(Published: 2024/6/5)

How to set up a company in Japan

When considering establishing a company in Japan, some people think it requires dealing with various complex matters. Some may consider running their business as a sole proprietorship (sole proprietorship or a company?). However, establishing a company can make it easier to gain social credibility and, from a tax-saving perspective, there can be more advantages than running a sole proprietorship. Therefore, even for relatively small-scale businesses, some people choose to establish a corporation instead of operating as an individual.

For those who do not normally use Japanese in business, the abundance of information in Japanese can make establishing a company seem difficult. Indeed, it is challenging to establish a company on one’s own, so this perception is accurate. Generally, however, companies are established with the help of a judicial scrivener (Shiho-Shoshi). Therefore, if you leave it to them, there should essentially be no problem.

That said, even if you are leaving it to them, it is important to understand the process of company establishment. This article briefly explains the steps for establishing a company.

  1. Decide on basic company details

Determine basic details such as the company name, business activities, location, capital, shareholders, directors/officers, and fiscal year. These will be recorded in the articles of incorporation.

Company name:

The company name is very important. It should ideally reflect the business activities. Since having a name similar to others can be disadvantageous, choosing a unique name to some extent is recommended. The name should include the corporate status, such as Kabushiki Kaisha or Godo Kaisha (See K.K. or G.K.).

Business activities:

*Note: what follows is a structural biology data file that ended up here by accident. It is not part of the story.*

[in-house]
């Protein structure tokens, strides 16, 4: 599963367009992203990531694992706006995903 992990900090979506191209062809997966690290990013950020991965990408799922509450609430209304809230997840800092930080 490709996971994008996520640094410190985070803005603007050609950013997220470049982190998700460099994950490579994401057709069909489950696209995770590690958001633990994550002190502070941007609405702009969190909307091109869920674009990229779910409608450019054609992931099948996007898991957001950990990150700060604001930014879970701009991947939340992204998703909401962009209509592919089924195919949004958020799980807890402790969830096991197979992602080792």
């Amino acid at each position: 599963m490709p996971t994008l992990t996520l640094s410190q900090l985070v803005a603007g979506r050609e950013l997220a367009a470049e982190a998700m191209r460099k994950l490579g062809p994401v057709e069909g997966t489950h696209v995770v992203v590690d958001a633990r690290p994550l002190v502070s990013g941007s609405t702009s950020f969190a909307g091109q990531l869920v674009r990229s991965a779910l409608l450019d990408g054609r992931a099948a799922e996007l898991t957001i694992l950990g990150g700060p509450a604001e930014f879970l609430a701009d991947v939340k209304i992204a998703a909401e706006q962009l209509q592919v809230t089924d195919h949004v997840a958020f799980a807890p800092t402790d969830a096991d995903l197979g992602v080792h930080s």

You need to specify the business activities in the company’s articles of incorporation. While it’s not forbidden to engage in activities not listed, it’s best to clearly define the main business activities beforehand.


The company needs an address. Choose a convenient location as documents will be regularly mailed from the tax office, pension office, etc. Initially, a virtual office or rental office (serviced office) can be an option (detail).


Legally, any amount is acceptable, but too small an amount can leave a bad impression, so it’s better to set it at a reasonable level. The amount of capital also affects tax rules, so consulting a tax accountant in advance can be beneficial if you are unsure, especially if planning to set capital at JPY 10 million or more (detail).


If you are starting the business, you typically provide the funds to establish the company, making you the shareholder. If there are others involved, they will also become shareholders.


They are not shareholders, but if you are the sole investor, you will be both a shareholder and a director/officer. They are the ones who actually run the business.

Fiscal year:

A company reports its sales, profits, etc. once a year. You can decide when to mark this cutoff. While December and March are common, any other month is equally acceptable. Choosing a time outside your busy season can be beneficial. Typically, the fiscal year-end is often about a year after the establishment date.